Nationwide, state governments are considering passing or have already passed legislation that would require voters to show photo identification before voting. Last week, the Missouri House spent considerable time debating and then passing two voter photo identification bills. House Joint Resolution 47 (HJR 47) and House Bill 1073 (HB 1073) would both require a photo ID for individuals to vote in Missouri. These two bills are now on their way to the Missouri Senate for its approval. Attempts have been made in our state to pass voter photo identification laws, and our 2006 Missouri’s General Assembly passed the first such law. It was signed by the governor, but ultimately was struck down by Missouri’s Supreme Court as being unconstitutional. Photo identification voting laws have always stirred up partisan party politics, but supporters of this measure — mostly conservative Republicans — contend that photo ID laws are common sense protection against fraudulent voting.
Supporters maintain that photo ID requirements would protect the integrity of the election process and help prevent fraud. They also contend that the current system makes it too easy for fraud to occur, and, unfortunately, it is a reality of life in America that there is voter fraud.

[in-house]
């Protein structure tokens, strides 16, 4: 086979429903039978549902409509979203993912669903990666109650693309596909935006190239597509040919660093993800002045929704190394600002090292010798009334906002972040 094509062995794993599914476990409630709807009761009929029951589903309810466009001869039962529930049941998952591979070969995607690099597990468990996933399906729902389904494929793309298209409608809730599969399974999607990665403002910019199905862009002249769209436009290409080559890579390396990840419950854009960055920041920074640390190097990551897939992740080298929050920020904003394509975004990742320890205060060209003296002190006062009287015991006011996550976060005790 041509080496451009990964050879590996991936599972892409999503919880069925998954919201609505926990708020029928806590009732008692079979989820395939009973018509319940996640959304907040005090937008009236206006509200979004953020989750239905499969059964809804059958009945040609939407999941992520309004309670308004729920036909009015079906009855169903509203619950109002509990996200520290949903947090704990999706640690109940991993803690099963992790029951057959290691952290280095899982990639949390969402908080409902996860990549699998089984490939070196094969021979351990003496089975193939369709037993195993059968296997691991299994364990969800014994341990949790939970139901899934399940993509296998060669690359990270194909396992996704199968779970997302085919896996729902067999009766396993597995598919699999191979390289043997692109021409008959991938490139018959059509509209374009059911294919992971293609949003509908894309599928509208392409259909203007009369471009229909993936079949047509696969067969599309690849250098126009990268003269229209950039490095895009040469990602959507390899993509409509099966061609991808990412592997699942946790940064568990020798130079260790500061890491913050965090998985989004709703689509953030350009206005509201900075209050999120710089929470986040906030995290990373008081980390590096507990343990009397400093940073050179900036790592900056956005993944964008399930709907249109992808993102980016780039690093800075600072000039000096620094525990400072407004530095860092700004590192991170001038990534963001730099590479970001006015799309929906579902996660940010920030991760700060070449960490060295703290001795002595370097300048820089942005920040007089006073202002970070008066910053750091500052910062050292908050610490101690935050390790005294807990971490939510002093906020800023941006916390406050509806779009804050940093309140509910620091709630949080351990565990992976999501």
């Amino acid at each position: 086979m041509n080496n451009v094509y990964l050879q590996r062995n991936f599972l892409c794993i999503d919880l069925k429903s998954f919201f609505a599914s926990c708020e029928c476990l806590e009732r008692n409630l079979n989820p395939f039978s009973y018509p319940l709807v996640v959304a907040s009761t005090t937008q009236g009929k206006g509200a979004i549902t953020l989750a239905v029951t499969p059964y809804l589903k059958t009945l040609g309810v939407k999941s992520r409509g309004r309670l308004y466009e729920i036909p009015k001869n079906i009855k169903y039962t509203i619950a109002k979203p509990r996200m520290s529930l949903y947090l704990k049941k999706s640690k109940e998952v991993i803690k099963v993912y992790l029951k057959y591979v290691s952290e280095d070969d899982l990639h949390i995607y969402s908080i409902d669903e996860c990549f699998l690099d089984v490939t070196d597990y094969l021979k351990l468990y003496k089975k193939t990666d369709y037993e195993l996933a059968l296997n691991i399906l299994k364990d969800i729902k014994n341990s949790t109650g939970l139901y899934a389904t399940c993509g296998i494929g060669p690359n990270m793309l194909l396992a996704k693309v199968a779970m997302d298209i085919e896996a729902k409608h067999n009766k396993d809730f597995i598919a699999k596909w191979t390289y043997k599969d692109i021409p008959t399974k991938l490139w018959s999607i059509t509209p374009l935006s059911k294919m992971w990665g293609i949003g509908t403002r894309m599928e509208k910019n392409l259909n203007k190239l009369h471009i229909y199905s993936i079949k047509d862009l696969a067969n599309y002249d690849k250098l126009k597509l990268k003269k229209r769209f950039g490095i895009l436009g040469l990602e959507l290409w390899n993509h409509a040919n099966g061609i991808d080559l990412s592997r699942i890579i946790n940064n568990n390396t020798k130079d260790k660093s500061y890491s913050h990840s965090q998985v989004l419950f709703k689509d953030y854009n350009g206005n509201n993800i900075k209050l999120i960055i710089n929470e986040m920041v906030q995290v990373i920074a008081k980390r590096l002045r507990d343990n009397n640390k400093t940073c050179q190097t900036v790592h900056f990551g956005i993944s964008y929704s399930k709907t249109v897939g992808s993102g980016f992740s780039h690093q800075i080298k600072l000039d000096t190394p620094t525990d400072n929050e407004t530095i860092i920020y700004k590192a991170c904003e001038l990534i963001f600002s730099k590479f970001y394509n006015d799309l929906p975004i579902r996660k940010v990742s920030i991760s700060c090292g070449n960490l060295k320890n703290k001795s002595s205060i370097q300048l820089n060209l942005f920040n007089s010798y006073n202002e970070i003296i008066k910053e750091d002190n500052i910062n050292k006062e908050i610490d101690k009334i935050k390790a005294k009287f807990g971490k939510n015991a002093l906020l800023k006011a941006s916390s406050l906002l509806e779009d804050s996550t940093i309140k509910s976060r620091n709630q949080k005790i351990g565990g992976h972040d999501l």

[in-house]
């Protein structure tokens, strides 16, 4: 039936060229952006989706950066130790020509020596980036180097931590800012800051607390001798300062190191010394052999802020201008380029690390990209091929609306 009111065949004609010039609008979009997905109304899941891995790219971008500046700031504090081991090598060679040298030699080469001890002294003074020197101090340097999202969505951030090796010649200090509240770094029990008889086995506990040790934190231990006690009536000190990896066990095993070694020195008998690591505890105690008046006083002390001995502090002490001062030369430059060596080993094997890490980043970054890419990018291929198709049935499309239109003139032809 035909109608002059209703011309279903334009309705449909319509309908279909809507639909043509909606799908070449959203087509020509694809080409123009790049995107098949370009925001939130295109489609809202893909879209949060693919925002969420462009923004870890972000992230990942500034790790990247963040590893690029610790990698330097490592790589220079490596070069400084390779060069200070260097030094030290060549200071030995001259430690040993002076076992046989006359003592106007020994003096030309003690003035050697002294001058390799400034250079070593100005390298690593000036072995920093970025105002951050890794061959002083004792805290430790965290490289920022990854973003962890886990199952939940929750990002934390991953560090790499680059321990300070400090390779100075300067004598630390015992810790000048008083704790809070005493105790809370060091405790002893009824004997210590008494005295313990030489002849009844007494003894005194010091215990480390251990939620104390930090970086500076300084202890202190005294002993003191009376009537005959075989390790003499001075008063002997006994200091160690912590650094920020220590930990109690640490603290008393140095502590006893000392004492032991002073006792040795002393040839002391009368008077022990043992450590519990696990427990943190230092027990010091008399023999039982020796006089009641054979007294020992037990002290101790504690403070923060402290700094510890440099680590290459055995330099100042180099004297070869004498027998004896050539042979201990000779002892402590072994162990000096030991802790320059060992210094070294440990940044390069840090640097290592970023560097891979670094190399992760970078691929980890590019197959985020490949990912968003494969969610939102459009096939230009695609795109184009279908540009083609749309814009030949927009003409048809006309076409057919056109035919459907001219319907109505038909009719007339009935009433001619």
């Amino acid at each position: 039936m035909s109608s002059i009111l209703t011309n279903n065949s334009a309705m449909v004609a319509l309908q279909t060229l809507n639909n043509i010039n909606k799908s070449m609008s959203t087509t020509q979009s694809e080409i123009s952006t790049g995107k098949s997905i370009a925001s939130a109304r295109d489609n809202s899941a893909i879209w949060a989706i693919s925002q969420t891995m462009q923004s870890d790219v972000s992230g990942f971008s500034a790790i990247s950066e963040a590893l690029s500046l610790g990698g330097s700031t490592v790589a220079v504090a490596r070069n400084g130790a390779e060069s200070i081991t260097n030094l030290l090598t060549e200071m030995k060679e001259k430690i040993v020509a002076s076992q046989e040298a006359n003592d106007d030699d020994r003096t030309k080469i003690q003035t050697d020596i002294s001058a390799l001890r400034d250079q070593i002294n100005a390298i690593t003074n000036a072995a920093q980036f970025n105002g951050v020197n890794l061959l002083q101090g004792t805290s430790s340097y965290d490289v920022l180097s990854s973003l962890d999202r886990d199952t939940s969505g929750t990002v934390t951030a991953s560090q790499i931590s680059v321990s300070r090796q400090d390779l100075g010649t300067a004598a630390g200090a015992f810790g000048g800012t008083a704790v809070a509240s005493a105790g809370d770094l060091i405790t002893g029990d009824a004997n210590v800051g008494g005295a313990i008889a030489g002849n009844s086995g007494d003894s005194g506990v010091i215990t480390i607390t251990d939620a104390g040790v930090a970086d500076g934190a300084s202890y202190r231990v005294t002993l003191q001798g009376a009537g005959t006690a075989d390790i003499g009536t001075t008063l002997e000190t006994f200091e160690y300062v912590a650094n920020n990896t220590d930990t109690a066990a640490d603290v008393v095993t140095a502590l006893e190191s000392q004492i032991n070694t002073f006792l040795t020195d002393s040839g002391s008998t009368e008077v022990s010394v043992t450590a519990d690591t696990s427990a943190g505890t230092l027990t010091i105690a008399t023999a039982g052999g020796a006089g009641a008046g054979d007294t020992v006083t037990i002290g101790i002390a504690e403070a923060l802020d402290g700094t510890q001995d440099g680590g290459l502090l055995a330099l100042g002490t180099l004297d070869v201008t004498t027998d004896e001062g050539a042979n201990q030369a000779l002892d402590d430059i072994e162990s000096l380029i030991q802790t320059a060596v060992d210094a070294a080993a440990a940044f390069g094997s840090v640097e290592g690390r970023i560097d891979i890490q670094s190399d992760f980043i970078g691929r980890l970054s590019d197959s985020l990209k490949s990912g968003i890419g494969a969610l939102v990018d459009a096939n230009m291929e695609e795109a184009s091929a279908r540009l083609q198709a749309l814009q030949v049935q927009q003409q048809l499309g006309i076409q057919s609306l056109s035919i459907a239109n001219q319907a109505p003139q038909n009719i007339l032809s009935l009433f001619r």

Opponents argue that there isn’t significant evidence of massive voter fraud occurring at the state’s polling places, and they denounce the legislation as discriminatory and an attempt to disenfranchise voters who are more likely to vote the Democrat tickets. Some opponents are estimating that in Missouri, approximately 200,000 citizens will not be able to vote if voter ID laws were to pass. However, there is no way to substantiate these figures, and it is important to note that this legislation has safeguards in place to prevent citizens from not being able to vote if they truly want to. These voting measures would allow citizens to obtain a government-issued ID free of charge. For those born before 1941, they would be able to cast provisional ballots that would require their signature to match the signature on the voter registration in order to have their vote counted.